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Organic mercurial compounds have been recognized as having valuable diuretic properties since 19201 and have been used with increasing frequency since the introduction of salyrgan in 1924.2 Later mercupurin (novurit), neptal and mercurosal were used. These drugs proved to be of great benefit in the treatment of cardiac edema, of moderate assistance in the management of nephrotic edema, and of lesser therapeutic value in the edema and ascites of hepatic cirrhosis. In addition to the known limitations, the drugs were objectionable because they were mercurials and thus renal irritants. Great care was therefore necessary in controlling their administration to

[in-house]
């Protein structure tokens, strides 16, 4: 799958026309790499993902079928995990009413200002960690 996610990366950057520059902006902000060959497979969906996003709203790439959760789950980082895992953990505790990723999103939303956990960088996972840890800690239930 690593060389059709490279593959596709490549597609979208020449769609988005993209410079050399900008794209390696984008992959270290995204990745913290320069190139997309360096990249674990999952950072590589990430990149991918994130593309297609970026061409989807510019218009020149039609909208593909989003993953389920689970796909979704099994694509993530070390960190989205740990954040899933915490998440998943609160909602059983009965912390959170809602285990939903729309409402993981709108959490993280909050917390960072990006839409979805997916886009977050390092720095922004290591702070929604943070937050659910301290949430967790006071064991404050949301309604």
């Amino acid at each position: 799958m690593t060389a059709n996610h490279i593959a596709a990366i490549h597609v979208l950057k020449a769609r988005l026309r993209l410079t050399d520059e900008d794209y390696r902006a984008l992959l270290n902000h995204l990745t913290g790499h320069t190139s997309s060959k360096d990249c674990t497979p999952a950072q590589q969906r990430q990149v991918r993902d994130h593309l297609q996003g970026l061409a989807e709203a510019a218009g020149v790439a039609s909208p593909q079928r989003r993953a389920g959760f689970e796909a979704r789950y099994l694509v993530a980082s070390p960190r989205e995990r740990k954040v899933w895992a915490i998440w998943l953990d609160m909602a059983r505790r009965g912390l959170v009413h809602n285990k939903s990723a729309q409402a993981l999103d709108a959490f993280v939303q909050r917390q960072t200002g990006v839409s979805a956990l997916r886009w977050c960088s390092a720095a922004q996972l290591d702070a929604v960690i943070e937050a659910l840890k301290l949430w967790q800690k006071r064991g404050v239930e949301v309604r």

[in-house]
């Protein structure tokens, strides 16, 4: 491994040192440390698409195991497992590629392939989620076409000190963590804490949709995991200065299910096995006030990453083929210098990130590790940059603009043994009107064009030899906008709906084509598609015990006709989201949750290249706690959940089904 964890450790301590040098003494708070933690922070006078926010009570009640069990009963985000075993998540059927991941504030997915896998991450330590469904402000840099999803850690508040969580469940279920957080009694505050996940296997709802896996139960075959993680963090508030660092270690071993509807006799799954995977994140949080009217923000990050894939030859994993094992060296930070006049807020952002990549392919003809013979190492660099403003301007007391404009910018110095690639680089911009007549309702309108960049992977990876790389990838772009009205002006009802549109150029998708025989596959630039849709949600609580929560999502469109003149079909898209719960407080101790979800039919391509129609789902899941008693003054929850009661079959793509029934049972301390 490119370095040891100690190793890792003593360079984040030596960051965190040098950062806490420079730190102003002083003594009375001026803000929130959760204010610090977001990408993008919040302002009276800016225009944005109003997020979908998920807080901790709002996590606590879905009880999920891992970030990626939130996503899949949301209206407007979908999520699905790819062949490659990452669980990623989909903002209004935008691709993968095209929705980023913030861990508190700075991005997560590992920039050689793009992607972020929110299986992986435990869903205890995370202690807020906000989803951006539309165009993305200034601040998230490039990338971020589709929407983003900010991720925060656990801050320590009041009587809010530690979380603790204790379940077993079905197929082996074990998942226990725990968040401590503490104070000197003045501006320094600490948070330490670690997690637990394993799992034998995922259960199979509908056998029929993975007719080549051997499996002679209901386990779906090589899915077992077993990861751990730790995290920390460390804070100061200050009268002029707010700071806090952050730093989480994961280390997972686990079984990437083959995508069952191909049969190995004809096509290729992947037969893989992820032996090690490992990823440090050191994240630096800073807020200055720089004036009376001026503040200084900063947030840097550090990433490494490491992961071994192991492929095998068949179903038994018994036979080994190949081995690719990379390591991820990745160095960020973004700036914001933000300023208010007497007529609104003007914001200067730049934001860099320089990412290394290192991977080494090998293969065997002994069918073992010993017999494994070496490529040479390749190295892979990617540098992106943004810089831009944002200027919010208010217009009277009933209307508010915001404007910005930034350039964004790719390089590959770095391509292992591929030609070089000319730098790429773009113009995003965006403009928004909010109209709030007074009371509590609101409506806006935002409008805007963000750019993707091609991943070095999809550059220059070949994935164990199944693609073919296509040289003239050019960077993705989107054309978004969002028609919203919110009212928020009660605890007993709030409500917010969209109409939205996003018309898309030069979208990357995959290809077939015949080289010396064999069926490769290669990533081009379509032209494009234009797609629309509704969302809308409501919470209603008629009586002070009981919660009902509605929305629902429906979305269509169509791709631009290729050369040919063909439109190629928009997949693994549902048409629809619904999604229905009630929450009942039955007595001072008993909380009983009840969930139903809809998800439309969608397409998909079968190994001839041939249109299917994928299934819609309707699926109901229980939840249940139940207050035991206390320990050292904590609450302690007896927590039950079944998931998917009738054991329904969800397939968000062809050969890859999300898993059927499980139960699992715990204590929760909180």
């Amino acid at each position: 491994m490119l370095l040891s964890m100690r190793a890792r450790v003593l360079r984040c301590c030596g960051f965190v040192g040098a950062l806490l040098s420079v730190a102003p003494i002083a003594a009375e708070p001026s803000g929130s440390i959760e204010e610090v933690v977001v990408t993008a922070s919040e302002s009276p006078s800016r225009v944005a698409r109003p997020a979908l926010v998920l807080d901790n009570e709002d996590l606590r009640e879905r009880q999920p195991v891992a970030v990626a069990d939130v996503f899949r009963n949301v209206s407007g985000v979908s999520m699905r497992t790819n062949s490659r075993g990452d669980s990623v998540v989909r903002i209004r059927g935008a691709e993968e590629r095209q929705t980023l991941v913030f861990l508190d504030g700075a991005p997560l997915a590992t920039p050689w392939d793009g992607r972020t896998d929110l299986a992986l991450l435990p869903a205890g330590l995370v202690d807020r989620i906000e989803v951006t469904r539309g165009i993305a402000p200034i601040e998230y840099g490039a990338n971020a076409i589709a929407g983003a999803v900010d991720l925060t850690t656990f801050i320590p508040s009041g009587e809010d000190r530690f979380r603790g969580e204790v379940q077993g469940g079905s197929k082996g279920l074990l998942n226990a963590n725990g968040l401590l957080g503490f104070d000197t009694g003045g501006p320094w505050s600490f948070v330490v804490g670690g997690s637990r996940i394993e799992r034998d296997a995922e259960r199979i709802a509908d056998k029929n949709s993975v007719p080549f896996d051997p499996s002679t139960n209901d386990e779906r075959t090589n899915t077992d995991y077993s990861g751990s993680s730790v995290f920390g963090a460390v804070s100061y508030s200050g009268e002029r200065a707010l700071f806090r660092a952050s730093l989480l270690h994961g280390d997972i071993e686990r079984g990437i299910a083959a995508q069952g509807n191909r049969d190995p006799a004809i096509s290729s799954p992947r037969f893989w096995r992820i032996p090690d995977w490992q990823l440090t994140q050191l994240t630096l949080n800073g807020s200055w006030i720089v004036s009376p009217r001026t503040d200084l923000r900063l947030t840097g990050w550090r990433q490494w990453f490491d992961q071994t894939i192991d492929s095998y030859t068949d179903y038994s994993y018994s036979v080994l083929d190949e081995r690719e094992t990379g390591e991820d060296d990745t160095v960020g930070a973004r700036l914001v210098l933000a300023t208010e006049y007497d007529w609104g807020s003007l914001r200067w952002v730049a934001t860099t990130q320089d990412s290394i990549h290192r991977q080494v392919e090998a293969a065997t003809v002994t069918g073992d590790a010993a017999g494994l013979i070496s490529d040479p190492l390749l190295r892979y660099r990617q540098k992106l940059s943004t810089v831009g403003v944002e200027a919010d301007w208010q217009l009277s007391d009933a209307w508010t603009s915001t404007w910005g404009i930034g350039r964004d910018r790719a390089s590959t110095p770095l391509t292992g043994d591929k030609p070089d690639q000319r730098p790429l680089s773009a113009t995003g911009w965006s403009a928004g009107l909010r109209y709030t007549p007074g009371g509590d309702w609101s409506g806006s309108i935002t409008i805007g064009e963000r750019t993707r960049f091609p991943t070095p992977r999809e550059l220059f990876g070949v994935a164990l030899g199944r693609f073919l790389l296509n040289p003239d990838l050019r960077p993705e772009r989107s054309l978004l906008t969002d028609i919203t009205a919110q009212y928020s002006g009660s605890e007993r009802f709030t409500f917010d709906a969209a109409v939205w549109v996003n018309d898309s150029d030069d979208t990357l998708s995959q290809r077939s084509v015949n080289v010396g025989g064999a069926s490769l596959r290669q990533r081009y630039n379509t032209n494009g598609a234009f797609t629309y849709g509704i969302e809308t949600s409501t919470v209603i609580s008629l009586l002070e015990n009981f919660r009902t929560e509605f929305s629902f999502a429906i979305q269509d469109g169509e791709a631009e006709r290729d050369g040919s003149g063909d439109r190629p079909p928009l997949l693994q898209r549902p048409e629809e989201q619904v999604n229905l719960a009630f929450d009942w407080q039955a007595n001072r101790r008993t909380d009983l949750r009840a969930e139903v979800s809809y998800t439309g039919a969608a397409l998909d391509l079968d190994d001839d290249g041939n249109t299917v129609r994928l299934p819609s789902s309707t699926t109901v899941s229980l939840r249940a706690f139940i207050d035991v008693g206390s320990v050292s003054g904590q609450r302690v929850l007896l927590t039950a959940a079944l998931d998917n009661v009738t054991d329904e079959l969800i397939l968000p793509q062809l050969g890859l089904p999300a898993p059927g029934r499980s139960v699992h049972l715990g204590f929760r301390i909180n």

THE USE OF THE MERCURIAL SUPPOSITORY AS A DIURETIC1. Ann Intern Med. 1938;11:1962–1972. doi: 10.1059/0003-4819-11-11-1962
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Published: Ann Intern Med. 1938;11(11):1962-1972.
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